WINNER OF AN ENGLISH PEN AWARD
Rao Pingru was a twenty-six-year-old soldier when he first saw the beautiful Mao Meitang. One glimpse of her through a window as she put on lipstick was enough to capture Pingru’s heart. It was a moment that sparked a union that would last almost sixty years.
But when Meitang passed away in 2008, Pingru realised that their marriage and all the small moments and memories of a life together, would be lost to history. And so at the age of eighty-eight, in an outpouring of love and grief, Pingru began to paint.
Our Story is a memorial to Pingru and Meitang’s epic romance, told through Pingru’s exquisitely detailed paintings and handwritten notes. We see Pingru and Meitang through the decades, through both poverty and good fortune, and as they grow so too does China: the nation undergoing political turmoil and seismic cultural change.
A tale both tragic and inspiring, of enduring love and simple values, Our Story is an old-fashioned romance that unfolds within the rush of a rapidly changing nation. A love letter, a work of folk art and a historical testament, Our Story is a truly unique graphic memoir.
SEX, LIES, AND ROCKY ROADS …
Life is simple for Champa. He has a good job as a chauffeur in his hometown of Lhasa, and if his Chinese boss Plum is a little domineering, well, he can understand that – she’s a serious art-collector after all. And he does get to drive her huge Toyota.
When he starts to sleep with his boss as well as drive her around, life becomes a whole lot more complicated. But not in a bad way. Suddenly Champa’s sex life is beyond his wildest dreams.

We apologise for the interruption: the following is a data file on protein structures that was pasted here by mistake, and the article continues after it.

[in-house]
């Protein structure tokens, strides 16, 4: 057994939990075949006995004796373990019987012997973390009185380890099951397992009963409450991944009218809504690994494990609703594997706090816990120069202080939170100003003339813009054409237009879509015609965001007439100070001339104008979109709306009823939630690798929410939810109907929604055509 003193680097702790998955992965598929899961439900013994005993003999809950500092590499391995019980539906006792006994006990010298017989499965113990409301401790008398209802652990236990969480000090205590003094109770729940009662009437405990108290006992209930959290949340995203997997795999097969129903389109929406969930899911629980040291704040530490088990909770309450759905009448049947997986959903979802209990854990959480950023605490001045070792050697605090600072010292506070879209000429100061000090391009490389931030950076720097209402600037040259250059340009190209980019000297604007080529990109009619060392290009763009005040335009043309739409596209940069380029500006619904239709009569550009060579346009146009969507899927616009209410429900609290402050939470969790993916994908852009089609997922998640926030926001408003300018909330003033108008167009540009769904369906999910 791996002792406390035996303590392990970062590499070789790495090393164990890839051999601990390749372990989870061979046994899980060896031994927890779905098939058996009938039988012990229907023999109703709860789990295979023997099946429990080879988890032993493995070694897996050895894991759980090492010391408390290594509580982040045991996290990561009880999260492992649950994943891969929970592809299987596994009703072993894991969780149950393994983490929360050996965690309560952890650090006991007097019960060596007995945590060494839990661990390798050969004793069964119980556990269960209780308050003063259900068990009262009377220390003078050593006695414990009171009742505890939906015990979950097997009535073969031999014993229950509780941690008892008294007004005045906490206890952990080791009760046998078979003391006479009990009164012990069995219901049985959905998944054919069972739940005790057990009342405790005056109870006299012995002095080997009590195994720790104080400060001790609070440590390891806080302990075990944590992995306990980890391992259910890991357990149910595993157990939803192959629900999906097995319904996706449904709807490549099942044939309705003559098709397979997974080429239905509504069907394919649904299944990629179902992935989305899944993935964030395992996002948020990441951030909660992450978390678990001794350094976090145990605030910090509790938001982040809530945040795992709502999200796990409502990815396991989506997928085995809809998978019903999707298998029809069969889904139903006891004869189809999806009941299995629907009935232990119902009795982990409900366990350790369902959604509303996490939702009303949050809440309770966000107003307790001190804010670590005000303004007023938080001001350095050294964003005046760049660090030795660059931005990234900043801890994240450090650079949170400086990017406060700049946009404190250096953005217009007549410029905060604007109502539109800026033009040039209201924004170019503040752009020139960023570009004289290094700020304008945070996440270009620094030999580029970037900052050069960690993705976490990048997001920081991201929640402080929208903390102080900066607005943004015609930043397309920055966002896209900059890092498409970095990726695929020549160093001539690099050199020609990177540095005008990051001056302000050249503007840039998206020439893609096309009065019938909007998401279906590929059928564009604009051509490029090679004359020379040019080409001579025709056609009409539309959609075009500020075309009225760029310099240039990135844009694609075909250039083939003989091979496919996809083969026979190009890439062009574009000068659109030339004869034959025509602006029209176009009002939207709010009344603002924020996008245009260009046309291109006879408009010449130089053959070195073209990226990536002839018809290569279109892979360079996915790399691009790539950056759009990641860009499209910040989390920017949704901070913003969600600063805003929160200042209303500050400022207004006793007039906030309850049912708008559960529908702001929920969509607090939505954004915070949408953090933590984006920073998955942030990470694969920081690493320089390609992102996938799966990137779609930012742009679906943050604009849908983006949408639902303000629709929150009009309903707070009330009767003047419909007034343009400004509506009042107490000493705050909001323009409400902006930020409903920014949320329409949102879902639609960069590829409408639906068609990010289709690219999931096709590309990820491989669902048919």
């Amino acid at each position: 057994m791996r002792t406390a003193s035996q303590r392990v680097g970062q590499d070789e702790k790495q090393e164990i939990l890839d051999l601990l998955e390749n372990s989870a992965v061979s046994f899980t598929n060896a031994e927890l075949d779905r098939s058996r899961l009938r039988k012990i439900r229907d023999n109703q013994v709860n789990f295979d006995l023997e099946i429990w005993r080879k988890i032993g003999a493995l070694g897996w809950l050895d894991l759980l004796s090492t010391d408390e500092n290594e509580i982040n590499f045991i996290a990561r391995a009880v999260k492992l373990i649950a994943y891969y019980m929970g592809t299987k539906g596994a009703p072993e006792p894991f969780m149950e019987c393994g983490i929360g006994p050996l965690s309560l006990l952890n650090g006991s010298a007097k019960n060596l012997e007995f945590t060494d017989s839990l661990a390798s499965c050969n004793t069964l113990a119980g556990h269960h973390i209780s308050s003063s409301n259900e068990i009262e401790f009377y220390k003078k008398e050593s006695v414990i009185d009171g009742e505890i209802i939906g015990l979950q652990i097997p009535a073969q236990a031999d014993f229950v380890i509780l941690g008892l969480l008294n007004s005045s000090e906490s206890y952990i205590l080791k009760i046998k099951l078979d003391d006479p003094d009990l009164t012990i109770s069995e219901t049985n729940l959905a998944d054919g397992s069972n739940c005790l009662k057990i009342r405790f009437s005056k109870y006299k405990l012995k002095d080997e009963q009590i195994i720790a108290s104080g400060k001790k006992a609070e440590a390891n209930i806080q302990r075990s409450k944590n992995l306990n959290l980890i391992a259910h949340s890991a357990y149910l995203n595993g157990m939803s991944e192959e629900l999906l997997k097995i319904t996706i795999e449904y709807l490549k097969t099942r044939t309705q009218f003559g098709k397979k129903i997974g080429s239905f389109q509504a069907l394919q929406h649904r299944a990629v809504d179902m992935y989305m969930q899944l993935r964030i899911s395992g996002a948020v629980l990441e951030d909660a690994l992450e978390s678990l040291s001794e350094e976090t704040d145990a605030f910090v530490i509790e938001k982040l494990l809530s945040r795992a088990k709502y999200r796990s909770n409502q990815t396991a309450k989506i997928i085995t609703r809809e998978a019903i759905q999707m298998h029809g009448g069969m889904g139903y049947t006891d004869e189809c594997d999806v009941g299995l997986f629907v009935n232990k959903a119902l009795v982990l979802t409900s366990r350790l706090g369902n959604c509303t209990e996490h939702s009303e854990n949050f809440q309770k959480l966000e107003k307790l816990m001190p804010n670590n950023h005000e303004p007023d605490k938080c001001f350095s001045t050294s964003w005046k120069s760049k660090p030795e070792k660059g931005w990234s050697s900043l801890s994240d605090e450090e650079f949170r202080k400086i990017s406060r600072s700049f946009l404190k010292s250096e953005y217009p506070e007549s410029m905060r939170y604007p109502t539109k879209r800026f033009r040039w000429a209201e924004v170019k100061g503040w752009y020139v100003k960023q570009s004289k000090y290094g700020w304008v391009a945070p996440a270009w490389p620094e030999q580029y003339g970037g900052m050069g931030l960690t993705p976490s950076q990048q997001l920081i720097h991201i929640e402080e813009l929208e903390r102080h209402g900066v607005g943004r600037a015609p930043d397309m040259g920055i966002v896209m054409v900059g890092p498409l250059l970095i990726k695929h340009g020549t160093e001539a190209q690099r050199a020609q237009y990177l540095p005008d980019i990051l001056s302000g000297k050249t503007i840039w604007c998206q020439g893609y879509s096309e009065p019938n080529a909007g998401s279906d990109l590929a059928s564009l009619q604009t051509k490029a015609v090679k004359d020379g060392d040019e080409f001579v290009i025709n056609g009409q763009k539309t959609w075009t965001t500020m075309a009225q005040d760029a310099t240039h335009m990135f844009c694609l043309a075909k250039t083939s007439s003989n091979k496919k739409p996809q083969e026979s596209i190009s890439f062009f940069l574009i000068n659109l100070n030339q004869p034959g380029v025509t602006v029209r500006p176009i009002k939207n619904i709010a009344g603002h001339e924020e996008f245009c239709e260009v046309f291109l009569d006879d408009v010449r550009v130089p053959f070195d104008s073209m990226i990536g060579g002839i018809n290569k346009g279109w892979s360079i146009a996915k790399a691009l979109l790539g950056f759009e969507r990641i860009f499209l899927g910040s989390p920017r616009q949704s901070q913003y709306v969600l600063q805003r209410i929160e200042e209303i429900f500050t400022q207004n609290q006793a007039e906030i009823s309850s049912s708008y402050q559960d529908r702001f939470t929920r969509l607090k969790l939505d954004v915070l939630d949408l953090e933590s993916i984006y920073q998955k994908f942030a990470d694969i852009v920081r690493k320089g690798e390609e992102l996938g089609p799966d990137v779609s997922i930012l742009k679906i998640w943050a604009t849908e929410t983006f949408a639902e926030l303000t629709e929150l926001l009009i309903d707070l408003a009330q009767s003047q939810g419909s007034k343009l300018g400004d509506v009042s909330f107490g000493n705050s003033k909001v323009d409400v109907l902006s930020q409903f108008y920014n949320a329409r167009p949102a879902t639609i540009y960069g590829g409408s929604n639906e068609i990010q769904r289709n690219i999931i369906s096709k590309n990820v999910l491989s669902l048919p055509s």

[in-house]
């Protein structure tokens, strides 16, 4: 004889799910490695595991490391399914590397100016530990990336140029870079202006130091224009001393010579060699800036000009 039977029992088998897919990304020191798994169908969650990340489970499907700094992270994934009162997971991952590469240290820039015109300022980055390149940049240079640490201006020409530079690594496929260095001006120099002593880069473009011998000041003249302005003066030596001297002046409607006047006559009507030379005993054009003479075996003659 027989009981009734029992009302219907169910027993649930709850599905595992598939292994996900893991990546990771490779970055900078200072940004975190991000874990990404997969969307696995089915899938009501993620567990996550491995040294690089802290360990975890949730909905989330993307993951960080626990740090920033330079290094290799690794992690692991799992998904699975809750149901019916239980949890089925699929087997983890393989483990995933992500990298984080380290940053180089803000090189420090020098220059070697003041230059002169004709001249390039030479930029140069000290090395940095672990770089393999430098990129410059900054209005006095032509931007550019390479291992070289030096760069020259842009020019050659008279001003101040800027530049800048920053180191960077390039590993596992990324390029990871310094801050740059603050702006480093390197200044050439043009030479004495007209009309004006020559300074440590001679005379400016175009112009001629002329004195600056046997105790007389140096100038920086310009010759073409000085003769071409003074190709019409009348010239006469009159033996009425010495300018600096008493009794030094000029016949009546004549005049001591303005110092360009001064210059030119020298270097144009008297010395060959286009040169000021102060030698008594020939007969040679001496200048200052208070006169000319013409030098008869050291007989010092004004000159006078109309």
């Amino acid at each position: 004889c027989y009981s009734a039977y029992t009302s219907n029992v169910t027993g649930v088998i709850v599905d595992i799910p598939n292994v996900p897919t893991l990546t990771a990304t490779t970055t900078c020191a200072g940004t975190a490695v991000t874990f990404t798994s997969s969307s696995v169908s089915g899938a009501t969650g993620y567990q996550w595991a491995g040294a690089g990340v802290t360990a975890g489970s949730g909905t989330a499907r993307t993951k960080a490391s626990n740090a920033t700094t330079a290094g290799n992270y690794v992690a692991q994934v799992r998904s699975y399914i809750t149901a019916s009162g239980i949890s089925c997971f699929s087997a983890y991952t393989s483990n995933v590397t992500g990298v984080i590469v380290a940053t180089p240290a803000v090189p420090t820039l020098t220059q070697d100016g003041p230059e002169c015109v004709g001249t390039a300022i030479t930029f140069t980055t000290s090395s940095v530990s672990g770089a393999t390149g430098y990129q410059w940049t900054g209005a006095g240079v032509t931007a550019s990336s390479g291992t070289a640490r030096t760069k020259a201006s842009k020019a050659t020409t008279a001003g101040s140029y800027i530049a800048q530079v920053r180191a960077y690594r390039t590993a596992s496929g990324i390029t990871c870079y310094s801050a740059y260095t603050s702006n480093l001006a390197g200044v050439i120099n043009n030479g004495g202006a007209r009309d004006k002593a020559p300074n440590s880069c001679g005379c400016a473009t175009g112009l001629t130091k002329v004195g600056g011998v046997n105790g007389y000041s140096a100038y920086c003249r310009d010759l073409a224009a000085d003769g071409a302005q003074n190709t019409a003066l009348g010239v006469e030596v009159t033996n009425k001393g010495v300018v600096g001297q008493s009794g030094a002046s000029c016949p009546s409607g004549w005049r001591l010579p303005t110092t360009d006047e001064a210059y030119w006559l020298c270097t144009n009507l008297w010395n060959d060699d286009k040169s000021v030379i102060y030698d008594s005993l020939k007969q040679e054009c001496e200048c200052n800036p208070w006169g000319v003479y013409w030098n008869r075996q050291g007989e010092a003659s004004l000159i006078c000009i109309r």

But then Plum brings home a Tara statue - a statue that shines with exquisite feminine beauty – and suddenly life is not simple at all, as Champa finds himself on the long road to Beijing in search of its inspiration …
THE UNBEARABLE DREAMWORLD OF CHAMPA THE DRIVER is a rollicking road novel brim-ful of sensuality and danger. Underlying the optimism and humour of its hero is a darker picture of racism and rough justice in modern Beijing.
December 1937. The Japanese have taken Nanking. A group of terrified schoolgirls hides in the compound of an American church. Among them is Shujuan, through whose thirteen-year-old eyes we witness the shocking events that follow.
Run by Father Engelmann, an American priest who has been in China for many years, the church is supposedly neutral ground in the war between China and Japan. But it becomes clear the Japanese are not obeying international rules of engagement. As they pour through the streets of Nanking, raping and pillaging the civilian population, the girls are in increasing danger. And their safety is further compromised when prostitutes from the nearby brothel climb over the wall into the compound seeking refuge.
Short, powerful, vivid, this beautiful novel transports the reader to 1930s China. Full of wonderful characters, from the austere priest to the irreverent prostitutes, it is a story about how war upsets all prejudices and how love can flourish amidst death.
Ten chapters, ten women and many stories of heartbreak, including her own: Xinran once again takes us right into the lives of Chinese women and their lost daughters. Whether as a consequence of the single-child policy, destructive age-old traditions or hideous economic necessity, these women had to give up their daughters for adoption, others were forced to abandon them - on city streets, outside hospitals, orphanages or on station platforms - and others even had to watch their baby daughters being taken away at birth, and drowned.
Personal, immediate, full of sorrow but also full of hope, this books sends a heart-rending message to Chinese girls who have been adopted to show them how things really were for their mothers, and to tell them they were loved and will never be forgotten.